There are thousands of treasures hidden in parks and forests across the country. There may even be some lurking near you. All it takes to find one is a little hiking, a little know-how, and a cool gadget that uses our government's weapon delivery system. Sound like a fun way to stay in shape? If you haven't heard of it already, it's called Geocaching.
Geocaching is deceptively simple. Somebody hides a "treasure" and gives you a few clues along with the approximate coordinates (longitude and latitude) needed to find it. Clues can be riddles to solve or landmarks to identify. Getting you close and keeping you on track is a handheld Global Positioning System (GPS). Without going into all the techno mumbo, GPS uses 24 satellites to pinpoint an exact location with great accuracy. You can pick up a GPS receiver at most electronics stores for about $100.
Finding the treasure (called a cache) can be tricky, but the real challenge often lies in reaching the area. To help you prepare, hikes are ranked in difficulty on a 1 to 5 star scale. A one-star, for example, might lead to a cache hidden just off a well-marked footpath and tucked inside a hollow tree (reachable while pushing a stroller). Meanwhile, a five-star can require rock-climbing equipment. That's pretty extreme and uncommon, but the difficulty level is limited only by one's imagination. There are caches on islands reachable by kayak or canoe and then only during a full moon. There is even an underwater cache that requires scuba equipment.
What's in a cache?
Most caches include a logbook so you can leave the date and time of your visit. Common items are key chains, maps, books, pictures, money, jewelry, tickets, games and other inexpensive items. You're usually asked to take an item and leave an item, so the contents are always changing. Most cache containers can handle the elements but it is a good idea to place items in a plastic bag for extra protection.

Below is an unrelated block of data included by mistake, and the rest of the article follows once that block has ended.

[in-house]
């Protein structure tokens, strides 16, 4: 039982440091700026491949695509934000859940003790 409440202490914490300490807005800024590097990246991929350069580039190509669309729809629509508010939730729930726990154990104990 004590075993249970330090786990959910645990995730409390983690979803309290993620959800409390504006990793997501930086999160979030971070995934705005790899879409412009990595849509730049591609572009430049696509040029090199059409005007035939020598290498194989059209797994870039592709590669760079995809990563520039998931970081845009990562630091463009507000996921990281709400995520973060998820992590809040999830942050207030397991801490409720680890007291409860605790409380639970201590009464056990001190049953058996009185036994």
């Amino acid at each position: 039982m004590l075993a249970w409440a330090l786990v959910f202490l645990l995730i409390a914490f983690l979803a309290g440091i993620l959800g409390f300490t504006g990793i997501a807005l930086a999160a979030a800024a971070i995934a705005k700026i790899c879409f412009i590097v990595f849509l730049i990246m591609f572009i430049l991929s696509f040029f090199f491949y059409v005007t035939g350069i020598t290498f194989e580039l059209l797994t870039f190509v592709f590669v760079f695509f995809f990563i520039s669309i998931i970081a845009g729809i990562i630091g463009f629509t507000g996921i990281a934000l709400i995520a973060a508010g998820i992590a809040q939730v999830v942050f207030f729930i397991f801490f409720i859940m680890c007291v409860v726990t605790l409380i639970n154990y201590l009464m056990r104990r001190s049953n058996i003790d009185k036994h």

What are the rules?
1. Take something from the cache
2. Leave something in the cache
3. Write about it in the logbook
That's it. Avoid leaving any food item. Two words: raccoons and raccoons. Remember also that geocaching is a family event so don't leave anything inappropriate for children.
There is a ton of information about the hobby at www.geocaching.com. At the site you will learn everything you need to get started. Type in your zip code and up comes nearby caches (I found 31 within a 10 mile radius of my zip).
Fall is a perfect time for hike in the woods. Grab the kids, take a friend, and get some exercise in the fresh air with a little geocaching. You just might find hidden treasure as close as your neighborhood park.